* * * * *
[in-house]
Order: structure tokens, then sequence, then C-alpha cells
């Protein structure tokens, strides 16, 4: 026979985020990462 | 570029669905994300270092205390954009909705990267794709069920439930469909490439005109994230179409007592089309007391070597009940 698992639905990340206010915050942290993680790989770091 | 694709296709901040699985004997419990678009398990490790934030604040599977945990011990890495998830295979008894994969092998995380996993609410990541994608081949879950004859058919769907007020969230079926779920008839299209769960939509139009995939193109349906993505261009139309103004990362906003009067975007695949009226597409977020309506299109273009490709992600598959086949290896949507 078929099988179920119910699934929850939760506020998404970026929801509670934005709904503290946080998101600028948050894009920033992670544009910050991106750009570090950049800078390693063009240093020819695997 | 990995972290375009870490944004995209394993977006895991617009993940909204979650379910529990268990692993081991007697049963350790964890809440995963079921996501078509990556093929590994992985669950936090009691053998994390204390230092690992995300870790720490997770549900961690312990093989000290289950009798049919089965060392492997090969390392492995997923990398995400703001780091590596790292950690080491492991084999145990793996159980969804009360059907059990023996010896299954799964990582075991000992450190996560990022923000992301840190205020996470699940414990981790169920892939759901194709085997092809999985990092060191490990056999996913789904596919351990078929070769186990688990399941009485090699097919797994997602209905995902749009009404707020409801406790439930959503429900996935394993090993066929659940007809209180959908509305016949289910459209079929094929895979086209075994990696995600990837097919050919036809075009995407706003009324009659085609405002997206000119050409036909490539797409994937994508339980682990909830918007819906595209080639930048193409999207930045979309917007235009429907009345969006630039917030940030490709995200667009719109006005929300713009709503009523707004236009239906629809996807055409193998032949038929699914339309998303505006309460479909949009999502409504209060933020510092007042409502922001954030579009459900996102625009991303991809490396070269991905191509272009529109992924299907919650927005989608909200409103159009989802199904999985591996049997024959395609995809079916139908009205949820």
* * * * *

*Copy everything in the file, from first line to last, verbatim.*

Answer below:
[in-house]
Order: structure tokens, then sequence, then C-alpha cells
């Protein structure tokens, strides 16, 4: 026979985020990462 | 570029669905994300270092205390954009909705990267794709069920439930469909490439005109994230179409007592089309007391070597009940 698992639905990340206010915050942290993680790989770091 | 694709296709901040699985004997419990678009398990490790934030604040599977945990011990890495998830295979008894994969092998995380996993609410990541994608081949879950004859058919769907007020969230079926779920008839299209769960939509139009995939193109349906993505261009139309103004990362906003009067975007695949009226597409977020309506299109273009490709992600598959086949290896949507 078929099988179920119910699934929850939760506020998404970026929801509670934005709904503290946080998101600028948050894009920033992670544009910050991106750009570090950049800078390693063009240093020819695997 | 990995972290375009870490944004995209394993977006895991617009993940909204979650379910529990268990692993081991007697049963350790964890809440995963079921996501078509990556093929590994992985669950936090009691053998994390204390230092690992995300870790720490997770549900961690312990093989000290289950009798049919089965060392492997090969390392492995997923990398995400703001780091590596790292950690080491492991084999145990793996159980969804009360059907059990023996010896299954799964990582075991000992450190996560990022923000992301840190205020996470699940414990981790169920892939759901194709085997092809999985990092060191490990056999996913789904596919351990078929070769186990688990399941009485090699097919797994997602209905995902749009009404707020409801406790439930959503429900996935394993090993066929659940007809209180959908509305016949289910459209079929094929895979086209075994990696995600990837097919050919036809075009995407706003009324009659085609405002997206000119050409036909490539797409994937994508339980682990909830918007819906595209080639930048193409999207930045979309917007235009429907009345969006630039917030940030490709995200667009719109006005929300713009709503009523707004236009239906629809996807055409193998032949038929699914339309998303505006309460479909949009999502409504209060933020510092007042409502922001954030579009459900996102625009991303991809490396070269991905191509272009529109992924299907919650927005989608909200409103159009989802199904999985591996049997024959395609995809079916139908009205949820």